## December 2022 – Géométrie et topologie du calcul

Orateur : Mathieu Desbrun (website), GeomeriX team, Inria/Ecole Polytechnique

Titre : Exploiting the unreasonable effectiveness of geometry in computing

Résumé : While the fields of geometric design and numerical simulation have mostly evolved independently, we are now witnessing a convergence of thought: from isogeometric analysis, to geometric integrators and discrete exterior calculus, it has been repeatedly noted that the quality of computational tools ultimately boil down to properties of a fundamentally geometric or topological nature. This talk will describe a brief overview of our approach to computing through the lens of geometry to offer a versatile and efficient toolbox for a variety of applications, from shape processing to tangent vector field editing, and from fluid simulation to non-linear dimensionality reduction if time allows. We will point out how a strong grasp of classical differential geometry paired with a good understanding of the typical computational constraints in research and industry can bring forth novel theoretical and practical foundations for general-purpose computations. The importance of preserving differential geometric notions in the discrete setting will be a recurring theme throughout the talk to demonstrate the value of a geometric approach to computations.

Mathieu Desbrun, GeomeriX team, Inria/Ecole PolytechniqueBio: After obtaining a PhD in computer graphics in Grenoble, France, Desbrun joined Caltech as a postdoctoral fellow in 1998. He joined the CS department at the University of Southern California as an Assistant Professor in January 2000, where he remained for four years in charge of the GRAIL lab. He then became an Associate Professor at Caltech in the CS department in 2003, where he started the Applied Geometry lab and was awarded the ACM SIGGRAPH New Researcher award. He took on administrative duties after he became a full professor, becoming the founding chair of the Computing + Mathematical Sciences department and the director of the Information Science and Technology initiative from 2009 to 2015. More recently, he has been the Technical Papers Chair for the ACM SIGGRAPH 2018 conference, spent a sabbatical year at ShanghaiTech in the School of Information Science and Technology, and was elected as ACM Fellow in 2020. He is now working at LIX as both an advanced researcher at Inria Saclay, and a Professor at Ecole Polytechnique. He started the Geomerix research team with three local colleagues to focus on geometric numerics, covering data analysis, machine learning, and simulation.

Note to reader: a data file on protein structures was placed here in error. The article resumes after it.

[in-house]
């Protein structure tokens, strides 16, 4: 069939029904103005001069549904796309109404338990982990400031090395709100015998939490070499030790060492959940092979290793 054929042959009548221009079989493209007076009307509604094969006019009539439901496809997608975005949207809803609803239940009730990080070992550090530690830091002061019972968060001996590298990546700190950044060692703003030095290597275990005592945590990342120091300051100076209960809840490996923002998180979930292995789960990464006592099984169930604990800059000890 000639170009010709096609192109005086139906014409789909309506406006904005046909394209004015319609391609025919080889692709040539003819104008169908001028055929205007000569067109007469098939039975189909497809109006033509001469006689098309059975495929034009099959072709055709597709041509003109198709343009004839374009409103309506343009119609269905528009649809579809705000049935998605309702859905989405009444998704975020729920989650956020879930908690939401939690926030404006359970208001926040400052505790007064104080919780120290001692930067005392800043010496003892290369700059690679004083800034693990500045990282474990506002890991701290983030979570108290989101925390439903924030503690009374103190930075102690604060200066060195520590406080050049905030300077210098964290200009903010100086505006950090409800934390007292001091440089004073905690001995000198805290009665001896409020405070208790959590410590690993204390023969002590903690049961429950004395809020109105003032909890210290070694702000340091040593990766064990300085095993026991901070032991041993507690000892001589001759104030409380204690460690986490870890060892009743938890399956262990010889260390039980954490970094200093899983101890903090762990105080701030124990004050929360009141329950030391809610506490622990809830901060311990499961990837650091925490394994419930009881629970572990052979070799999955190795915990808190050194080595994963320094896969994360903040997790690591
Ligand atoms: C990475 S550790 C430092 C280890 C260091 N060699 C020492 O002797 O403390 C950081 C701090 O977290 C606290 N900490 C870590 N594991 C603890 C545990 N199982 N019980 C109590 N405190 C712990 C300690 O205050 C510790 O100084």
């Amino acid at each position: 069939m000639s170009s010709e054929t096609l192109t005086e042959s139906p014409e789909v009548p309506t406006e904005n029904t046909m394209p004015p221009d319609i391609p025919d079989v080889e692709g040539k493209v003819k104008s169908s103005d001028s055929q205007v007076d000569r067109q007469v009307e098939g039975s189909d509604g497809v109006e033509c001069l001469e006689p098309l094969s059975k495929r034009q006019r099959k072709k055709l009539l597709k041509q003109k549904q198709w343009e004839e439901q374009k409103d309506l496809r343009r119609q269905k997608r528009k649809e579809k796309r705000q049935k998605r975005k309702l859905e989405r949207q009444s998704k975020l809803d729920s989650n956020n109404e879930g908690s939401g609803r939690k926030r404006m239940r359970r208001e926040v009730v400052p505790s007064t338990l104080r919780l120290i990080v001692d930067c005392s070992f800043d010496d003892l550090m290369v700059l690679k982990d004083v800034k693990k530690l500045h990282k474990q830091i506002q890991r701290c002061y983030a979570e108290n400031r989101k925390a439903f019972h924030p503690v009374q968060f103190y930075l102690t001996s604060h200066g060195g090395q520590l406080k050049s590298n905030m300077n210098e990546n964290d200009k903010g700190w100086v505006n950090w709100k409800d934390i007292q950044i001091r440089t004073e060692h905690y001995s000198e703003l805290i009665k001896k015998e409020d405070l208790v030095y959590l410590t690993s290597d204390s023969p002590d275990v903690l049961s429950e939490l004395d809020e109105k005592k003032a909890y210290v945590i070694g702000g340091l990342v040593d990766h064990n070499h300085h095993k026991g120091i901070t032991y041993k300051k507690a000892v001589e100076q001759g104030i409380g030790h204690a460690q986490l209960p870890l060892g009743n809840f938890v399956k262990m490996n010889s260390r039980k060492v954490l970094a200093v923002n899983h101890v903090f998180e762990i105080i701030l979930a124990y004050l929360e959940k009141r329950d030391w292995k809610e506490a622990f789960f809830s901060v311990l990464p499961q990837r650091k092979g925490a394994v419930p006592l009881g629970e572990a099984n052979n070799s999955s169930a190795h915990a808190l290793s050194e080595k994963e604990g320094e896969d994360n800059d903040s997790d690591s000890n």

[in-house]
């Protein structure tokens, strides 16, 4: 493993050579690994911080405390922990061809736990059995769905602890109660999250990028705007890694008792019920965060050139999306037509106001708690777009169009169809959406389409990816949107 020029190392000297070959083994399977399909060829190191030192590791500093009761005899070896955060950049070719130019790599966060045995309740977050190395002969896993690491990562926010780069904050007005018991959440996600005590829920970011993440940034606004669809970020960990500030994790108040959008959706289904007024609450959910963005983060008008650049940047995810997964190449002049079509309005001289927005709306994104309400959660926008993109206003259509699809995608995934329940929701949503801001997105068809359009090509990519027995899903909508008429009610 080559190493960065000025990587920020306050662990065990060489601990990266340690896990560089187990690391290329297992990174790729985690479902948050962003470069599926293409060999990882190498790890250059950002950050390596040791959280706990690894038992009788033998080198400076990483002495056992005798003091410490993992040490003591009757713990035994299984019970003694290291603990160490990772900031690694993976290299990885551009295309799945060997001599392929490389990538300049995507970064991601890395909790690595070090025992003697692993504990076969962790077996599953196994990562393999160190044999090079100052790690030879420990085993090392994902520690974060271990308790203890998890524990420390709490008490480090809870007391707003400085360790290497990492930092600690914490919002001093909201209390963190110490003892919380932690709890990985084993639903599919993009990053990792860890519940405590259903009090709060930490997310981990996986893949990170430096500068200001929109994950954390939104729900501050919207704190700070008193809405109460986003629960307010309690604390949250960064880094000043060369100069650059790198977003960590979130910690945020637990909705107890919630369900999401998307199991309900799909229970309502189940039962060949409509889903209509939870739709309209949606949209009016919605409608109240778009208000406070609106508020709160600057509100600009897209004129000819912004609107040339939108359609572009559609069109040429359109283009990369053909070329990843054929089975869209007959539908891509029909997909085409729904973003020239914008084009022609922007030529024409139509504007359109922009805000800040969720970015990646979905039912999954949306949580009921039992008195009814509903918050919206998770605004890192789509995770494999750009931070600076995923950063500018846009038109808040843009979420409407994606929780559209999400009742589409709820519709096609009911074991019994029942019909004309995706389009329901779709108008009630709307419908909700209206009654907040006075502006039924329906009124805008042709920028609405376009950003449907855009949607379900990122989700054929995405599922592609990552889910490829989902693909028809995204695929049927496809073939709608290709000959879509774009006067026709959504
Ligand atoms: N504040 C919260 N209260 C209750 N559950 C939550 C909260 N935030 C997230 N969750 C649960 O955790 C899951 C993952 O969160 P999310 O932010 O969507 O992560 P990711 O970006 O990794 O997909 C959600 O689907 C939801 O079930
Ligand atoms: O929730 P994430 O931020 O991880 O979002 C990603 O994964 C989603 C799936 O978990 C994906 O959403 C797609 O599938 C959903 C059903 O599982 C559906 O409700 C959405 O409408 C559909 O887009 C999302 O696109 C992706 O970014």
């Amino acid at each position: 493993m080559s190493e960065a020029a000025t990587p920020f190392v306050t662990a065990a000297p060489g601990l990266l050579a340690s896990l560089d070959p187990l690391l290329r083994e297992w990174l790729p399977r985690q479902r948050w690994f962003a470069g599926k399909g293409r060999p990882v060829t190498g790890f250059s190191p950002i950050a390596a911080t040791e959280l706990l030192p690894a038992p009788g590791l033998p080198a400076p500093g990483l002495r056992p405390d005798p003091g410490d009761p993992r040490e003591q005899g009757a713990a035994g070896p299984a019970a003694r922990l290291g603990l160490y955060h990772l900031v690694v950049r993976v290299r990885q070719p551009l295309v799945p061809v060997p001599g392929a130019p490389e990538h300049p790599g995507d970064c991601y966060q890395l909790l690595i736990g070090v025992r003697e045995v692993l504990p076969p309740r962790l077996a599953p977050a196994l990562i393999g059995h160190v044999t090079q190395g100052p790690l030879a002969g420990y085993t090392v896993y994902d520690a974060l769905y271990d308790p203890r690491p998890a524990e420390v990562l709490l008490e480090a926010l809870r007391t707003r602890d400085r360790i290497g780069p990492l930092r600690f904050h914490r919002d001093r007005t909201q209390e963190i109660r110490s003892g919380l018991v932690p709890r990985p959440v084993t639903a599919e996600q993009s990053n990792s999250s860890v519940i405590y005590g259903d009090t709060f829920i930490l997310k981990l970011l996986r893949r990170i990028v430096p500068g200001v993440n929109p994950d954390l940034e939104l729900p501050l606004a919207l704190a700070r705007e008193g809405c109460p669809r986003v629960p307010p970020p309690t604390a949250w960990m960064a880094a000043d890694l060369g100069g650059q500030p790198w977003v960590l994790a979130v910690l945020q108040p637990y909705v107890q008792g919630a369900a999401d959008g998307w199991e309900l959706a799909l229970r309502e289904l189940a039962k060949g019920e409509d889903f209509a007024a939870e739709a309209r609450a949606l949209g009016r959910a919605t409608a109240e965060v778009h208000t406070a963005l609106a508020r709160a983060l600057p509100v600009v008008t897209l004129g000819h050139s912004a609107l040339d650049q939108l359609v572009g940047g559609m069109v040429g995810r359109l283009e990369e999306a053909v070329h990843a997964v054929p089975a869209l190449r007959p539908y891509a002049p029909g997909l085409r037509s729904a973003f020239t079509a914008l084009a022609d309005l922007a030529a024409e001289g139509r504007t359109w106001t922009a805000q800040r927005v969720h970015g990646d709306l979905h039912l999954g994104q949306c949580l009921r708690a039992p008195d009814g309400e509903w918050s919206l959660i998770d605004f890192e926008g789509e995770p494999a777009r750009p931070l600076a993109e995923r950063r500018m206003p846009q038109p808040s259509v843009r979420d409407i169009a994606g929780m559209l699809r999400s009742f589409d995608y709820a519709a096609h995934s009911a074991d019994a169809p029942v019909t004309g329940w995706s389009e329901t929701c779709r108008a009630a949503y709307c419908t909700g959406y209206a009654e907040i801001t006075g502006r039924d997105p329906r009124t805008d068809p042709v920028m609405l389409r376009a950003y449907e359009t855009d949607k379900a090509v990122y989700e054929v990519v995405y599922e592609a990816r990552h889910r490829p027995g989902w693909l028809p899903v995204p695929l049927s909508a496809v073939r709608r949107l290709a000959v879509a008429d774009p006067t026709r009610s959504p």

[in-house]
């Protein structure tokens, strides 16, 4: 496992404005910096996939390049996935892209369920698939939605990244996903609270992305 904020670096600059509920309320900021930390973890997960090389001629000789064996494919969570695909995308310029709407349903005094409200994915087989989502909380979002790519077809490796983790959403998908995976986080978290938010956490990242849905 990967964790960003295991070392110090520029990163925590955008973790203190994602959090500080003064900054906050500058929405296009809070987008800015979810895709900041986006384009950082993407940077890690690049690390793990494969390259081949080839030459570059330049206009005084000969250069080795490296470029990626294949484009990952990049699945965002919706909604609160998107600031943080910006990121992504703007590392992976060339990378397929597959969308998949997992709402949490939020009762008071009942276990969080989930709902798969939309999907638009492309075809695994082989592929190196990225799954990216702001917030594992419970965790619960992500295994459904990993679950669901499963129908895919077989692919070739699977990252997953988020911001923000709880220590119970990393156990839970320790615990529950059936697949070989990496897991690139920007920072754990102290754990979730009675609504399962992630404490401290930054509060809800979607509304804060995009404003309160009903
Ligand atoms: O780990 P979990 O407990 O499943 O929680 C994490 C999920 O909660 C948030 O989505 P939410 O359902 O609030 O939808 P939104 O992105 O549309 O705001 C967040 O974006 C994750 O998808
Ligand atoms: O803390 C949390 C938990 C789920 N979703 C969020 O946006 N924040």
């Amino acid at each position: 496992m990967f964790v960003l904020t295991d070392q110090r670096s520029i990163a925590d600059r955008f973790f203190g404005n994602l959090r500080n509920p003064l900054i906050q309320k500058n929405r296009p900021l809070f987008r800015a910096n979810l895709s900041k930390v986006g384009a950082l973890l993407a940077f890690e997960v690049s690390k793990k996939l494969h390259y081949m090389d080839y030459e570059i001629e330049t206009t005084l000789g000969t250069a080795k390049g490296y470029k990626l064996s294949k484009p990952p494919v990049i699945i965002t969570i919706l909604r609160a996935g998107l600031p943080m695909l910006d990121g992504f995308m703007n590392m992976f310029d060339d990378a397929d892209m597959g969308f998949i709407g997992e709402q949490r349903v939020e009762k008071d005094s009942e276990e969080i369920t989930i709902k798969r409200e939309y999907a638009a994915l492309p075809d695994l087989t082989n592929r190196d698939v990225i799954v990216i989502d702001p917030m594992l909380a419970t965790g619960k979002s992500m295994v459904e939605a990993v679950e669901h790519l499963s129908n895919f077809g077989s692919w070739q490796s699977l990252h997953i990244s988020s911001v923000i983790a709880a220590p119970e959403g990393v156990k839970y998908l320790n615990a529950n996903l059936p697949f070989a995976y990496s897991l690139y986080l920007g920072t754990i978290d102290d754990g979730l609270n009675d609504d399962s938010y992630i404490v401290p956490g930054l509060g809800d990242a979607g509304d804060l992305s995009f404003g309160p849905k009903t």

Orateur : Aldo González Lorenzo (webpage), LIS

Titre :  A Heuristic for Short Homology Basis of Digital Objects

Résumé : Finding the minimum homology basis of a simplicial complex is a hard problem unless one only considers the first homology group. In this talk, we introduce a general heuristic for finding a short homology basis of any dimension for digital objects (that is, for their associated cubical complexes) with complexity $\mathcal{O}(m^3 + \beta_q \cdot n^3)$, where $m$ is the size of the bounding box of the object, $n$ is the size of the object and $\beta_q$ is the rank of its q-th homology group. Our heuristic makes use of the thickness-breadth balls, a tool for visualizing and locating holes in digital objects. We evaluate our algorithm with a data set of 3D digital objects and compare it with an adaptation of the best current algorithm for computing the minimum radius homology basis by Dey, Li and Wang.

Orateur : Yann-Situ, LIS

Titre : Étude d’objets homologiques computationnels

Résumé : En géométrie algorithmique, de nombreux travaux ont pour objectif d’analyser, comprendre ou classifier des formes. En raison de ses propriétés computationnelles, l’homologie constitue un descripteur topologique intéressant. En effet, il est possible de calculer un grand nombre d’informations homologiques à partir d’une représentation discrète d’objets (complexes de chaîne, complexes simpliciaux…). Il existe diverses méthodes de calcul homologique, fournissant des informations plus ou moins complexes et pertinentes. Nous introduirons ainsi plusieurs objets mathématiques associés à ces informations homologiques. Nous discuterons de leurs différences, leurs propriétés calculatoires, leurs relations d’un point de vue théorique et nous présenterons certaines pistes de recherche.